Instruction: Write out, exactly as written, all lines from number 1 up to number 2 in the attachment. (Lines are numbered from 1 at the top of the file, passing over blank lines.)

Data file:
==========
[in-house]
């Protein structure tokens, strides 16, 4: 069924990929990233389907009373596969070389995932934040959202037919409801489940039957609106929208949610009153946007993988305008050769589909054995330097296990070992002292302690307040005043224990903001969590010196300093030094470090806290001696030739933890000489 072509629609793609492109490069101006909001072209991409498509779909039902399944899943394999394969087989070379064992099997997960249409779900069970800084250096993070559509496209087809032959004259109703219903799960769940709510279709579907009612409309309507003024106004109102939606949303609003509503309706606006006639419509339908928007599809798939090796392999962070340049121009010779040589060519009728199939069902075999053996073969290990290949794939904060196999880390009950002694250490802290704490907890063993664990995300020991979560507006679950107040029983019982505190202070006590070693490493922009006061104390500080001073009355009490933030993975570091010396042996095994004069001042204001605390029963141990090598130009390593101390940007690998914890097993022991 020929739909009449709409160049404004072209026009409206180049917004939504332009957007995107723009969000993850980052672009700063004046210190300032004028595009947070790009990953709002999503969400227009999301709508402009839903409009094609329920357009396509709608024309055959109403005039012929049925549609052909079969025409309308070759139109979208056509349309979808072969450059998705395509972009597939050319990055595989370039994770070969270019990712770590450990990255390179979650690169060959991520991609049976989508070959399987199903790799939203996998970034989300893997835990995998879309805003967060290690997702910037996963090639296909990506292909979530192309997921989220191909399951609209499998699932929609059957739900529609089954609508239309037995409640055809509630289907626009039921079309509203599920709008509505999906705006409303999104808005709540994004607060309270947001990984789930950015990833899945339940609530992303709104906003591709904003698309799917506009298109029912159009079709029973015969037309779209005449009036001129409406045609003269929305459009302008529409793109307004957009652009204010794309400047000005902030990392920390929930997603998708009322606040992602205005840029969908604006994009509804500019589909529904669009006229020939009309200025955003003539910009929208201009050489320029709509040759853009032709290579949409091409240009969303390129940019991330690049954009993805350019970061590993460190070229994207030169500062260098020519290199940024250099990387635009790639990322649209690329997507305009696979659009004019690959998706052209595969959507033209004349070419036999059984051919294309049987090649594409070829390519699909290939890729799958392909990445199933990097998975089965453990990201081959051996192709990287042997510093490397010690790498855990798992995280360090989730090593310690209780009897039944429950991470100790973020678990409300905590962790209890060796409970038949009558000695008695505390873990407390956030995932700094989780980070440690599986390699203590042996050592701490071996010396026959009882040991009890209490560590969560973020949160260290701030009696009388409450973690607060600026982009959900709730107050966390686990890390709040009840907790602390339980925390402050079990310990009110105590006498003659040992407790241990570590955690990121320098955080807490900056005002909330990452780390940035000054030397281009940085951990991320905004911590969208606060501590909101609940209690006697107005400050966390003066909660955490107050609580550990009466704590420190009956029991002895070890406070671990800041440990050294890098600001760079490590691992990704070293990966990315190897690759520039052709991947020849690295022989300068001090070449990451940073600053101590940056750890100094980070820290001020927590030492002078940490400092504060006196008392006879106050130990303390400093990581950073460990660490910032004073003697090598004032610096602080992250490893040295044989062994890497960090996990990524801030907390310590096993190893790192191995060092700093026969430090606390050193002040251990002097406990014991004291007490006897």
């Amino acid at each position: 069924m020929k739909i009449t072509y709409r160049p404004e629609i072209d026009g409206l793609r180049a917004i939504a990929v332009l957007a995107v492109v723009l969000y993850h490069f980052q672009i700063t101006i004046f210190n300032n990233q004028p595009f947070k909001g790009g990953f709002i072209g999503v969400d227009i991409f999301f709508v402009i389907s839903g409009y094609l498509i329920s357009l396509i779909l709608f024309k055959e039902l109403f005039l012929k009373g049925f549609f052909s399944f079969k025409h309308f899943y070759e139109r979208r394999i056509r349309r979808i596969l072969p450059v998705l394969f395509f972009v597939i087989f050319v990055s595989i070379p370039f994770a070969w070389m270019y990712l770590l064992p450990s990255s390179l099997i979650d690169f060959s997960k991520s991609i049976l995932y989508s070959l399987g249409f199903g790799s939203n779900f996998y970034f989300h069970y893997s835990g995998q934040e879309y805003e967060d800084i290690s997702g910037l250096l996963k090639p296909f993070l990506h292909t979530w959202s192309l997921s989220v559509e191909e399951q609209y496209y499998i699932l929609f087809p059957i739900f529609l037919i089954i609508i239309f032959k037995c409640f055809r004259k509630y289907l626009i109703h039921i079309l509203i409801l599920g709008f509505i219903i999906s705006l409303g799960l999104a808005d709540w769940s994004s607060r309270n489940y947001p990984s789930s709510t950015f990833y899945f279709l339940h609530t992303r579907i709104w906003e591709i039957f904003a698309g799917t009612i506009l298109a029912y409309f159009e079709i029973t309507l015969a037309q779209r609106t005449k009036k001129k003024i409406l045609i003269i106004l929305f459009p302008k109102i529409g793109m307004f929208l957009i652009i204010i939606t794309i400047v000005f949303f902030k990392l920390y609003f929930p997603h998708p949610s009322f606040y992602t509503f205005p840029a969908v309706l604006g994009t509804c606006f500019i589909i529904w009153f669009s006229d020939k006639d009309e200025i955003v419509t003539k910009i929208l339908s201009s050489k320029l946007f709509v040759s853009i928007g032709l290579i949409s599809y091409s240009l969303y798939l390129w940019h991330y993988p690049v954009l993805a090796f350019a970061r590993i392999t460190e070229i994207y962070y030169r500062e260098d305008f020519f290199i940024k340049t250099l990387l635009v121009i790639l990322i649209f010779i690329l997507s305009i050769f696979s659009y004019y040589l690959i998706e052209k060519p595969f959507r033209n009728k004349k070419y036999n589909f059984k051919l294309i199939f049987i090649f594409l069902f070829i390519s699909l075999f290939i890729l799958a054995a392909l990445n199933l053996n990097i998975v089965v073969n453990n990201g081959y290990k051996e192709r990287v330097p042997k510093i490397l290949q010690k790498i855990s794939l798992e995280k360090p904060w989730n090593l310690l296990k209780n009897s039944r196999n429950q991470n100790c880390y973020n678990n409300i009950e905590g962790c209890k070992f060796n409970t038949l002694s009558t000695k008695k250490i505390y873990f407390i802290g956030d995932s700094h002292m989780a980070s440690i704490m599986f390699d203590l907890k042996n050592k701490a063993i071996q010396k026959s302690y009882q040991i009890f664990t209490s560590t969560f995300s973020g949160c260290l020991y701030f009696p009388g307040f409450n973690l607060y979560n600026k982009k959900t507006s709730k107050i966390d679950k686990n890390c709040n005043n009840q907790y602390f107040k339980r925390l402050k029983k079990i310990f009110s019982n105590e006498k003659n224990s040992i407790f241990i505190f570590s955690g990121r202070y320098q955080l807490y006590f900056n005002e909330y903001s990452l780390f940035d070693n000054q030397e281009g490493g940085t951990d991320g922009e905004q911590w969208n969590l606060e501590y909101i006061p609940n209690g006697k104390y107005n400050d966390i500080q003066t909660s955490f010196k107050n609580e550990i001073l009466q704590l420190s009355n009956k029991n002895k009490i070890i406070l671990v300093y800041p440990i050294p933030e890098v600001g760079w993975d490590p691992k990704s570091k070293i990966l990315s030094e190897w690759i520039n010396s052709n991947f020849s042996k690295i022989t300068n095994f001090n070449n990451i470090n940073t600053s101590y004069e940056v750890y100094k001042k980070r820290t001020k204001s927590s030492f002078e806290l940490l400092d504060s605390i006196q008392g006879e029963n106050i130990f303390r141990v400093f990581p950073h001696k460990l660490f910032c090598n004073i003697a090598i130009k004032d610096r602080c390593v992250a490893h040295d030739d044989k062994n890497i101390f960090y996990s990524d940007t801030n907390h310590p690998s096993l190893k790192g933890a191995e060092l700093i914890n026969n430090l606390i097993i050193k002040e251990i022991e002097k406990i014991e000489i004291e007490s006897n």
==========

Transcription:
[in-house]
């Protein structure tokens, strides 16, 4: 069924990929990233389907009373596969070389995932934040959202037919409801489940039957609106929208949610009153946007993988305008050769589909054995330097296990070992002292302690307040005043224990903001969590010196300093030094470090806290001696030739933890000489 072509629609793609492109490069101006909001072209991409498509779909039902399944899943394999394969087989070379064992099997997960249409779900069970800084250096993070559509496209087809032959004259109703219903799960769940709510279709579907009612409309309507003024106004109102939606949303609003509503309706606006006639419509339908928007599809798939090796392999962070340049121009010779040589060519009728199939069902075999053996073969290990290949794939904060196999880390009950002694250490802290704490907890063993664990995300020991979560507006679950107040029983019982505190202070006590070693490493922009006061104390500080001073009355009490933030993975570091010396042996095994004069001042204001605390029963141990090598130009390593101390940007690998914890097993022991 020929739909009449709409160049404004072209026009409206180049917004939504332009957007995107723009969000993850980052672009700063004046210190300032004028595009947070790009990953709002999503969400227009999301709508402009839903409009094609329920357009396509709608024309055959109403005039012929049925549609052909079969025409309308070759139109979208056509349309979808072969450059998705395509972009597939050319990055595989370039994770070969270019990712770590450990990255390179979650690169060959991520991609049976989508070959399987199903790799939203996998970034989300893997835990995998879309805003967060290690997702910037996963090639296909990506292909979530192309997921989220191909399951609209499998699932929609059957739900529609089954609508239309037995409640055809509630289907626009039921079309509203599920709008509505999906705006409303999104808005709540994004607060309270947001990984789930950015990833899945339940609530992303709104906003591709904003698309799917506009298109029912159009079709029973015969037309779209005449009036001129409406045609003269929305459009302008529409793109307004957009652009204010794309400047000005902030990392920390929930997603998708009322606040992602205005840029969908604006994009509804500019589909529904669009006229020939009309200025955003003539910009929208201009050489320029709509040759853009032709290579949409091409240009969303390129940019991330690049954009993805350019970061590993460190070229994207030169500062260098020519290199940024250099990387635009790639990322649209690329997507305009696979659009004019690959998706052209595969959507033209004349070419036999059984051919294309049987090649594409070829390519699909290939890729799958392909990445199933990097998975089965453990990201081959051996192709990287042997510093490397010690790498855990798992995280360090989730090593310690209780009897039944429950991470100790973020678990409300905590962790209890060796409970038949009558000695008695505390873990407390956030995932700094989780980070440690599986390699203590042996050592701490071996010396026959009882040991009890209490560590969560973020949160260290701030009696009388409450973690607060600026982009959900709730107050966390686990890390709040009840907790602390339980925390402050079990310990009110105590006498003659040992407790241990570590955690990121320098955080807490900056005002909330990452780390940035000054030397281009940085951990991320905004911590969208606060501590909101609940209690006697107005400050966390003066909660955490107050609580550990009466704590420190009956029991002895070890406070671990800041440990050294890098600001760079490590691992990704070293990966990315190897690759520039052709991947020849690295022989300068001090070449990451940073600053101590940056750890100094980070820290001020927590030492002078940490400092504060006196008392006879106050130990303390400093990581950073460990660490910032004073003697090598004032610096602080992250490893040295044989062994890497960090996990990524801030907390310590096993190893790192191995060092700093026969430090606390050193002040251990002097406990014991004291007490006897």